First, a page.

The Malcolm Hardee Show and All The Negative Press
I was deeply honoured on Monday to be a part of the special, and ridiculous, memorial comedy show to mark the 10 year anniversary of the death of Malcolm Hardee, the "godather of alternative comedy." I'll be honest, I didn't know who he was and was alarmed to learn on the night that alternative comedy isn't something that the Weirdos came up with four years ago, but hey, it was cool to learn something.
My performance involved an impression of Malcolm Hardee, if he had been an Australian lobster who didn't know any of his own catchphrases, and culminated with me singing "My Way" while 200 people shouted at me to get off and threw beer cans. I felt tremendously pleased with it, and thought it was a nice tribute to an enormously influential figure and was the kind of thing he'd have enjoyed. It was also a performance subsequently described as "woeful" by the Londonist, "desperate" by John Fleming and "suicide" by Chortle. Ho hum. I'm not about to try and defend it as a particularly good performance, not when other acts on the bill like Spencer Jones and Hardee's old chum Martin Soan absolutely stormed it as much as they did, but I felt it played up to the spirit of what Hardee stood for, admitted to its own failure and gave the audience exactly what they wanted. It's a little ironic, and a little dispiriting, that a night commemorating a man who encouraged innovation, experimentation and self-expression above all else, even if that meant anarchy, is reviewed in a way that still adheres to conventional ideas about who did "well" and who did "badly." Not that I'm claiming my performance wasn't a disaster in the traditional sense, they're all right on the money in pointing that out, but I felt it was appropriate if nothing else. (To be honest, the Chortle review is very fair and conveys the vibe of the night very well, and John Fleming has subsequently told me he thought it was the best I've ever been, so I can't get too uppity about it). Hey ho. I was honoured to be a memorable part of such a significant event.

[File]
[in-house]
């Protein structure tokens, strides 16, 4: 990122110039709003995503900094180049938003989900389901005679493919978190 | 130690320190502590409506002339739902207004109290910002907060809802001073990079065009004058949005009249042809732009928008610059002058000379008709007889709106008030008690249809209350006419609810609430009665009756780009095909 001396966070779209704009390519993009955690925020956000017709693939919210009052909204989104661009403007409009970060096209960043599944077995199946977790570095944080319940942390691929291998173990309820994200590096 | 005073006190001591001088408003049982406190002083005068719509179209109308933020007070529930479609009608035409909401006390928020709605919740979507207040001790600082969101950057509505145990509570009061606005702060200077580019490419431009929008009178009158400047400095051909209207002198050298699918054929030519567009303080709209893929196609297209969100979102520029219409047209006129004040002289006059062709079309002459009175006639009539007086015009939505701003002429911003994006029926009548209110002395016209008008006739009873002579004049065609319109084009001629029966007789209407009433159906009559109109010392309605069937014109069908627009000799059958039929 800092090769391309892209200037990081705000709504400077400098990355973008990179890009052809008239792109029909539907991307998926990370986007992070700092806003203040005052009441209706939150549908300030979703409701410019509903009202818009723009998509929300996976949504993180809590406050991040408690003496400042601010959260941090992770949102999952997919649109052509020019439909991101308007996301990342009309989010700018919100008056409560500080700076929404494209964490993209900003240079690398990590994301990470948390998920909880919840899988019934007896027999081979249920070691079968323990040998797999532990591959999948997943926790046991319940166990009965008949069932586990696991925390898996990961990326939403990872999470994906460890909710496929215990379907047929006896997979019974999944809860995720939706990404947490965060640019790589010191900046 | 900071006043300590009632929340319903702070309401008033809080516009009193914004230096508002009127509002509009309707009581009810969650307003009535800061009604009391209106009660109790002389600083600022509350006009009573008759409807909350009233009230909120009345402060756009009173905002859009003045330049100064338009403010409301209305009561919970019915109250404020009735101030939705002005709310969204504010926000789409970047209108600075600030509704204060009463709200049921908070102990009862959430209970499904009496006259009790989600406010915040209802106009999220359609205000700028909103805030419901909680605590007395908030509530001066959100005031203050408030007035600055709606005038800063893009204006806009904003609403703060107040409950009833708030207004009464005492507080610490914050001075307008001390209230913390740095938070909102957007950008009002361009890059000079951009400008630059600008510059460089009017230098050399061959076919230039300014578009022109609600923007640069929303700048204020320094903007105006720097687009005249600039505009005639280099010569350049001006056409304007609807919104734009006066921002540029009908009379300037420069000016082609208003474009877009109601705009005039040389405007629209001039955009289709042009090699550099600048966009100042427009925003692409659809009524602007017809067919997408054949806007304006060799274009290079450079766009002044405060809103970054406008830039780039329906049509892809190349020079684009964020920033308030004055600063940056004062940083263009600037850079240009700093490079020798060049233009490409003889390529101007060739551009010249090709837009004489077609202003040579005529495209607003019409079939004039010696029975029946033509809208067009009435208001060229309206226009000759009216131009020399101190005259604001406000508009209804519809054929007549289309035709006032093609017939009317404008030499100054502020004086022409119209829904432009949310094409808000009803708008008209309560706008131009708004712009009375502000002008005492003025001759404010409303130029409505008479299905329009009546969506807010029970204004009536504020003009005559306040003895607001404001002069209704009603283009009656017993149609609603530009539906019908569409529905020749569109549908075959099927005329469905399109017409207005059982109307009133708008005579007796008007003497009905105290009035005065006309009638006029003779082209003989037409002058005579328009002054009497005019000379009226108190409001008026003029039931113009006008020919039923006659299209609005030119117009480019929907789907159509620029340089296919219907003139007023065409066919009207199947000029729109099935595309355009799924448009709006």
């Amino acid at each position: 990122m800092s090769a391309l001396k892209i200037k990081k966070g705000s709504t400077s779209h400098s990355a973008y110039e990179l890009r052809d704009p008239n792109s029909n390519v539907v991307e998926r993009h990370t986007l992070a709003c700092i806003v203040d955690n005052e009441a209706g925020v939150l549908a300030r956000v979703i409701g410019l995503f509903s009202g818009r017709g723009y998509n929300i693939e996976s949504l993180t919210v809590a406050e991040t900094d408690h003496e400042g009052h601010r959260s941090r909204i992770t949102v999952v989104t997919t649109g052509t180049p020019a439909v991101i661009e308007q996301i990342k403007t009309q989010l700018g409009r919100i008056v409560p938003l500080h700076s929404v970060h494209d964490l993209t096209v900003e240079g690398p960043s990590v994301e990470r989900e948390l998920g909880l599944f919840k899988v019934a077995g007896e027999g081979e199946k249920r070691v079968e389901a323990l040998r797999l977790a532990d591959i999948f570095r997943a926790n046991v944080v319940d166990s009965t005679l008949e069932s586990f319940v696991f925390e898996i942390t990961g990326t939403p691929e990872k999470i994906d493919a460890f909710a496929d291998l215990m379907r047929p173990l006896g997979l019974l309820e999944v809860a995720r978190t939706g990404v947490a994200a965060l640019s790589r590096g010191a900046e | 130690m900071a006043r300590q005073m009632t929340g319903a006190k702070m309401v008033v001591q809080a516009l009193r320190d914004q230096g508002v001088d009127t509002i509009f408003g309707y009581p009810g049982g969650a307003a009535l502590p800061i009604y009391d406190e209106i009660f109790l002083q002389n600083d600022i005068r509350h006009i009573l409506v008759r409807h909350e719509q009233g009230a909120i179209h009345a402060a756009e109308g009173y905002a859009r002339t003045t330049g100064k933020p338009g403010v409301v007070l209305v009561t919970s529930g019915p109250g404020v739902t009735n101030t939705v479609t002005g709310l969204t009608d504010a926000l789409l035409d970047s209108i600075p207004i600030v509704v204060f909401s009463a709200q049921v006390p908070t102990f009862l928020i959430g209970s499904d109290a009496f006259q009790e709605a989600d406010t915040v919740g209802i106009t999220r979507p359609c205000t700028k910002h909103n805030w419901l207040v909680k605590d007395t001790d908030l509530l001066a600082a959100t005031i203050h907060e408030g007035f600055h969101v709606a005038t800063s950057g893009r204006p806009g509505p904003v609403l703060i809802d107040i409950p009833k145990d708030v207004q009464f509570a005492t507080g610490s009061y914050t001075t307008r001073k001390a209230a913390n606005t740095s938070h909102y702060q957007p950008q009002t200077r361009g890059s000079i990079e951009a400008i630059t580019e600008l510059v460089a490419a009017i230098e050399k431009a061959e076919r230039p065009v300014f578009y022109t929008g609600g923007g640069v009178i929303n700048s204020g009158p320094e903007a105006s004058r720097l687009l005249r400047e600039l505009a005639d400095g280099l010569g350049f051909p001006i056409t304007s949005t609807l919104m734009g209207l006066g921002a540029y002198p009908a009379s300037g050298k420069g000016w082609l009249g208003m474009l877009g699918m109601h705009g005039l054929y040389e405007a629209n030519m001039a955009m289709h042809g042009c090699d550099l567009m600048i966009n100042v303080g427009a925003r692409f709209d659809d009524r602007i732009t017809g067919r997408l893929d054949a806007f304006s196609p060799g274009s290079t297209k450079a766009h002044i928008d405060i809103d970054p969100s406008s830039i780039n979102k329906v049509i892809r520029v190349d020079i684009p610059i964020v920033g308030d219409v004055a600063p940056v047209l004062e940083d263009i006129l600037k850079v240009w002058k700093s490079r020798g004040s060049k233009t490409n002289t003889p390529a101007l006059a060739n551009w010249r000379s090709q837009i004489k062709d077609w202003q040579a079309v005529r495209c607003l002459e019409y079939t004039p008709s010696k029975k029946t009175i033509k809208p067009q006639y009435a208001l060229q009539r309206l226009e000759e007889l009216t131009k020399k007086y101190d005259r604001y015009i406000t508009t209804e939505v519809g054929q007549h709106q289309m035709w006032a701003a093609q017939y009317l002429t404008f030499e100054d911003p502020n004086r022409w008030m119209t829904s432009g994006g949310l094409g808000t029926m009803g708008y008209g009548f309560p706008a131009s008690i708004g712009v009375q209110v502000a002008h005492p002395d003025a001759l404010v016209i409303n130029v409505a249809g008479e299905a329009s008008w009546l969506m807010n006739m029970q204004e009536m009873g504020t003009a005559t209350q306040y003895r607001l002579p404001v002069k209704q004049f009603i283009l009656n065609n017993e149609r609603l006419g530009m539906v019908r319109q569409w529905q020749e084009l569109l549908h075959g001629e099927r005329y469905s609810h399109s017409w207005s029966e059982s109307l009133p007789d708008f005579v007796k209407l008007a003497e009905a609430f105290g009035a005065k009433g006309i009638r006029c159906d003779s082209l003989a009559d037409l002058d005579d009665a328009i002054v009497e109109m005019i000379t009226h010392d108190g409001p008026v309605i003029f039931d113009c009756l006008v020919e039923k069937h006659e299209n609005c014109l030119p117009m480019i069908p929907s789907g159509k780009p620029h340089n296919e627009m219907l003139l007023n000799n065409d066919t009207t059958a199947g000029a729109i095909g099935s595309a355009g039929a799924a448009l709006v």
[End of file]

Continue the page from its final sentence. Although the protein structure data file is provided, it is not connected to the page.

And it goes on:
Here's John Fleming's blog post about the event, including a discussion we had about my "desperate" attempts to win an increasingly prestigious Malcolm Hardee Cunning Stunt Award (yeah, I twisted his words in the last paragraph to make it sound like my performance has been more critically reviled than it was. There's nothing I like better than a bit of indulgent sensationalism). And below is a picture of the various wonderful acts who made the night such a glorious success. Here's to next year's!